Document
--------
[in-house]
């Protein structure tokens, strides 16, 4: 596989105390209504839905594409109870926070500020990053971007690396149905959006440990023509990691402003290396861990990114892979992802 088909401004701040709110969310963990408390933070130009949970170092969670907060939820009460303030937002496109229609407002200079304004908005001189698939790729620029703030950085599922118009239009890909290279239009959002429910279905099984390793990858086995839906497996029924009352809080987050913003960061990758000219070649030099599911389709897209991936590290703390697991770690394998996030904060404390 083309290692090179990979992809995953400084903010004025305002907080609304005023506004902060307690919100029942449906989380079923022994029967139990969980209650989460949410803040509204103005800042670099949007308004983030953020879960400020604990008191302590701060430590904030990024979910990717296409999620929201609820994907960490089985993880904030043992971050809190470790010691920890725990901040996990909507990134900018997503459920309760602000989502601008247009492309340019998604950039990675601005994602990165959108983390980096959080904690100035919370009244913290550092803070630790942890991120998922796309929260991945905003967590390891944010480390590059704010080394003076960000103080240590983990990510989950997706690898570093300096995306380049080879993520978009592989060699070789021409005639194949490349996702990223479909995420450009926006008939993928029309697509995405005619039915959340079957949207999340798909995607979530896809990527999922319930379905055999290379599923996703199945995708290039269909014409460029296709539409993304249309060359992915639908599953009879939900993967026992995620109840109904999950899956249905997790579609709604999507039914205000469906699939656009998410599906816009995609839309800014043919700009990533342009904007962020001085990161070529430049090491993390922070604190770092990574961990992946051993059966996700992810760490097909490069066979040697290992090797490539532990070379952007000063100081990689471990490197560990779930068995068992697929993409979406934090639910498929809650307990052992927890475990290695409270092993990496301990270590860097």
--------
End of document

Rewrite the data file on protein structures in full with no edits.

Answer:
[in-house]
């Protein structure tokens, strides 16, 4: 596989105390209504839905594409109870926070500020990053971007690396149905959006440990023509990691402003290396861990990114892979992802 088909401004701040709110969310963990408390933070130009949970170092969670907060939820009460303030937002496109229609407002200079304004908005001189698939790729620029703030950085599922118009239009890909290279239009959002429910279905099984390793990858086995839906497996029924009352809080987050913003960061990758000219070649030099599911389709897209991936590290703390697991770690394998996030904060404390 083309290692090179990979992809995953400084903010004025305002907080609304005023506004902060307690919100029942449906989380079923022994029967139990969980209650989460949410803040509204103005800042670099949007308004983030953020879960400020604990008191302590701060430590904030990024979910990717296409999620929201609820994907960490089985993880904030043992971050809190470790010691920890725990901040996990909507990134900018997503459920309760602000989502601008247009492309340019998604950039990675601005994602990165959108983390980096959080904690100035919370009244913290550092803070630790942890991120998922796309929260991945905003967590390891944010480390590059704010080394003076960000103080240590983990990510989950997706690898570093300096995306380049080879993520978009592989060699070789021409005639194949490349996702990223479909995420450009926006008939993928029309697509995405005619039915959340079957949207999340798909995607979530896809990527999922319930379905055999290379599923996703199945995708290039269909014409460029296709539409993304249309060359992915639908599953009879939900993967026992995620109840109904999950899956249905997790579609709604999507039914205000469906699939656009998410599906816009995609839309800014043919700009990533342009904007962020001085990161070529430049090491993390922070604190770092990574961990992946051993059966996700992810760490097909490069066979040697290992090797490539532990070379952007000063100081990689471990490197560990779930068995068992697929993409979406934090639910498929809650307990052992927890475990290695409270092993990496301990270590860097």